Written by | Posted September 8, 2015 – 9:51 pm Descent and Ascent

It didn’t take long to get from Thunder Bluff to the Echo Isles – Ankona took advantage of a wyvern so she could think and plan before getting to her destination. She had information to confirm with the spirits – was Gromnor dead? Was he really in the northern part of the Eastern Kingdoms, somewhere […]

filed under Feature, Paladin, Roleplay
comment Comments Off on Elevation Written by on October 24, 2014 – 12:01 pm

Squire Benjamin William Sullivan stood in the middle of Light’s Hope Chapel in his underpants.

Actually, it was white linen pants and a shift, but the effect was approximately the same. The little chapel was warm, on the edge of being stuffy even with the windows open, and the walls and pews were lined with assorted paladins, clerics, priests, and a small gaggle of nervous-looking people, several of whom bore a striking resemblance to the young man standing in the middle of the room.

Aely had known for six months that he was ready for this. He knew pretty much everything she could teach him, and though she doubted he would follow in her footsteps as a healer, she knew he’d be one of the best front line fighters she’d ever seen, once he filled out a bit. Right now he was just a gangly blonde teenager on the edge of becoming a man, and if the expression on his face meant anything, she knew she’d done her job right. If she was being honest with herself, she was nervous today too – today was his spotlight, but it was she who bore the brunt of his training, and she who they’d look to if he went astray.

After waiting a few moments for quiet, Bishop Julian Ashburn began, his steady voice resonating in the small space: “In the light, we gather to empower our brother. In its grace, he will be made anew. In its power, he shall serve the masses. In its strength, he shall combat the shadow. And in its wisdom, he shall lead his people to the eternal rewards. Come forward, Squire Sullivan, and receive the blessings of your order.”

Ben walked towards the front of the church where Aely and the Bishop stood, surrounded by the various trappings of an Argent Crusade paladin. He stopped a few paces from them.

Aely stepped forward, a vial of balsalm oil in her hands. She carefully smudged the oil across his forehead, then across each of his palms. She draped him with a dark blue stole, and said “By the grace of the Light, may your people be healed”.

Six paladins of the Argent Crusade stepped forward then, each picking up pieces of ceremonial armor, white and gold and blue. Practiced hands buckled and fastened it around him – it fitted well – and Aely handed him a two-handed mace. “By the strength of the Light, may your enemies be undone”.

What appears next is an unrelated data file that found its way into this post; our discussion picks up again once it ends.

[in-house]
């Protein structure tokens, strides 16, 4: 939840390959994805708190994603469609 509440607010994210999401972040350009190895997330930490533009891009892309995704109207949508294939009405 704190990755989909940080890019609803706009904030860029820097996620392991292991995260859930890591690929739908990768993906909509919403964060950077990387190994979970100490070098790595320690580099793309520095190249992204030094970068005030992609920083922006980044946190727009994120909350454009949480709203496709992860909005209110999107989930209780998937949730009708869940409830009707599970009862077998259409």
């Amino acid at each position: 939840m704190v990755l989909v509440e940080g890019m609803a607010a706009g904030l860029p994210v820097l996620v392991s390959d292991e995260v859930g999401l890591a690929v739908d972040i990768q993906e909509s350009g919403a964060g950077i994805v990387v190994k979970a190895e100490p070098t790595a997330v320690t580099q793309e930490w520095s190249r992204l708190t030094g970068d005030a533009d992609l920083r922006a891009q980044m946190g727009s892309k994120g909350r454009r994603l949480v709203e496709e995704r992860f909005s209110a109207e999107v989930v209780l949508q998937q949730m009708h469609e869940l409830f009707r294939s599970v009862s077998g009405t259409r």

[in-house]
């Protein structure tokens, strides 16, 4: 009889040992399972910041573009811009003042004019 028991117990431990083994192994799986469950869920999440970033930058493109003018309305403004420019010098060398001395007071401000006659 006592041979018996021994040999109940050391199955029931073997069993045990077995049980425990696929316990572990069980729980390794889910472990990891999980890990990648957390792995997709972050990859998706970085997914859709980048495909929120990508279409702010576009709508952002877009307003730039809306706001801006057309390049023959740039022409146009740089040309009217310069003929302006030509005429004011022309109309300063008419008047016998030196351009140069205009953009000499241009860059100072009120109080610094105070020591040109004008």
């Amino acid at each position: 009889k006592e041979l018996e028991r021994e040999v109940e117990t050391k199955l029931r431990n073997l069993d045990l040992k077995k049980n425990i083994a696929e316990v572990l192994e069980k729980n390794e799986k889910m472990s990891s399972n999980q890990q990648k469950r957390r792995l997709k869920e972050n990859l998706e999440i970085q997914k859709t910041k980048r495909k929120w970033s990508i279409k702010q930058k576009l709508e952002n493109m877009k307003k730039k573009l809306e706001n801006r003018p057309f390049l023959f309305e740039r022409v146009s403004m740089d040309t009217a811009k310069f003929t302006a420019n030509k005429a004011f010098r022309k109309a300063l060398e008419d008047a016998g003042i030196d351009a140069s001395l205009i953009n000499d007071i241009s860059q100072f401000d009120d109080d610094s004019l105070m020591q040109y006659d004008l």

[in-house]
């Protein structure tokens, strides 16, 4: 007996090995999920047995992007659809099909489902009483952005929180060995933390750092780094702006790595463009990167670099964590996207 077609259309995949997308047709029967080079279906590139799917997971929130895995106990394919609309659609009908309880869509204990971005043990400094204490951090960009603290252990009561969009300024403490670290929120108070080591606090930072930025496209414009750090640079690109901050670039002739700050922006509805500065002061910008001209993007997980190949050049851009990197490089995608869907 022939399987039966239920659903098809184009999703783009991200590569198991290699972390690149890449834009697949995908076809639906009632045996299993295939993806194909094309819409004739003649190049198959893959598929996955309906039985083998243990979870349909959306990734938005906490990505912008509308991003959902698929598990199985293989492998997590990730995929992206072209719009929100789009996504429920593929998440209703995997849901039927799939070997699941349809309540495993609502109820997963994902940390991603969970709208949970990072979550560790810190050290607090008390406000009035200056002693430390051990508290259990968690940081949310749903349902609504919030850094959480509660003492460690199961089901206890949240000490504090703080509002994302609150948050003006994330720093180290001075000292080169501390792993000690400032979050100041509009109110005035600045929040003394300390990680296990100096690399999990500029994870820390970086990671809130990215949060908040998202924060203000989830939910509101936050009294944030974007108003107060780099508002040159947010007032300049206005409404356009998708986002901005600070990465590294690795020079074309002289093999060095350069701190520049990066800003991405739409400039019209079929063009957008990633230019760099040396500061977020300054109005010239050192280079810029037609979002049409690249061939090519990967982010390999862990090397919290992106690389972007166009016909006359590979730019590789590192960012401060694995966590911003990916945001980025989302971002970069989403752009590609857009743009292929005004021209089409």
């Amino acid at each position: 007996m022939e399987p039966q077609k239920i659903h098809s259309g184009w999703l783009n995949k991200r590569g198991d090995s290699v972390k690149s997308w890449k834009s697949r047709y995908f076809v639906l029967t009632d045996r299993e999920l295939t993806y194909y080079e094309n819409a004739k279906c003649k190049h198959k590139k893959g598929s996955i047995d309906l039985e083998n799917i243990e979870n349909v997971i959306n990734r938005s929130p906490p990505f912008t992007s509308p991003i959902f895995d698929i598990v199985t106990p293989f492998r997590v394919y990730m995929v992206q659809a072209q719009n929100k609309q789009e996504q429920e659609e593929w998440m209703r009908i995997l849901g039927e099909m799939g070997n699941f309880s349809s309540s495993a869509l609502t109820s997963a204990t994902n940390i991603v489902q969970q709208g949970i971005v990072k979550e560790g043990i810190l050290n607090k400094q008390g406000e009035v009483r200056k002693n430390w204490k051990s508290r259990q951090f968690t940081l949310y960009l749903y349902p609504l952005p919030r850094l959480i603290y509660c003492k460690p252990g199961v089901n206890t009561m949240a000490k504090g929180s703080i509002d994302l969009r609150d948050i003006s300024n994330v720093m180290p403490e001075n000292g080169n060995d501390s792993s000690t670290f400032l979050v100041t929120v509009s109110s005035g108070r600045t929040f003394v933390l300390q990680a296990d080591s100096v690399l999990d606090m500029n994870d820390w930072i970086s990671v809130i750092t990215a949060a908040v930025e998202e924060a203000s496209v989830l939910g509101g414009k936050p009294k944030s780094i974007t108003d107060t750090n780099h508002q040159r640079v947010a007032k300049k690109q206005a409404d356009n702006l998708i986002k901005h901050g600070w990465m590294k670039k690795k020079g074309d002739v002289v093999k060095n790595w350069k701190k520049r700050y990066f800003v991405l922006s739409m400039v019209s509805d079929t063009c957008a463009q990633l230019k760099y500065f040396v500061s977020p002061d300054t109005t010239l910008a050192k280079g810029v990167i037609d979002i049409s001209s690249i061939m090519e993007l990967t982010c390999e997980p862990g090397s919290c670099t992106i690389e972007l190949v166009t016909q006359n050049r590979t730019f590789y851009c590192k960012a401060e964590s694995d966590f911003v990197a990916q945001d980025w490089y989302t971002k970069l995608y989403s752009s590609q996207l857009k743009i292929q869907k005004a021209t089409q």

The paladins moved to stand behind him, and Aely stepped back to stand next to the Bishop, who spoke again:

“Benjamin William Sullivan, do you vow to uphold the honor and codes of the Order of the Argent Crusade?”
“Do you vow to walk in the grace of the Light and spread its wisdom to your people?”
“Do you vow to vanquish evil wherever it be found, to protect the innocent with your very life, and to serve always what is right, honorable, and good?”

He answered solemnly and clearly: “By my blood and my honor, I do.”

The Bishop spoke again. “Then, may this be the last blow you ever take unanswered.” There was a blinding flash of Light, and a loud crackle, like lightning, and Ben was knocked backward into the paladins behind him. The back of the chapel erupted in rustling and murmurs. Steadied by the paladins, Ben returned to his feet.

The Bishop’s voice rang out through the chapel. “Thus you have sworn, and thus may it ever be so. Turn, and greet your brothers and sisters in the Light, Knight Sullivan, Paladin of the Argent Crusade, and may you always be blessed.”

Aely let out a whoop, quickly followed by general uproar from the rest of the chapel. She let the swarm of congratulations sweep him up – she’d have time later to speak to him herself, to give him the gifts she had prepared. All rank and relationship aside, they were equals now, and that, she thought, was a very fine thing indeed.

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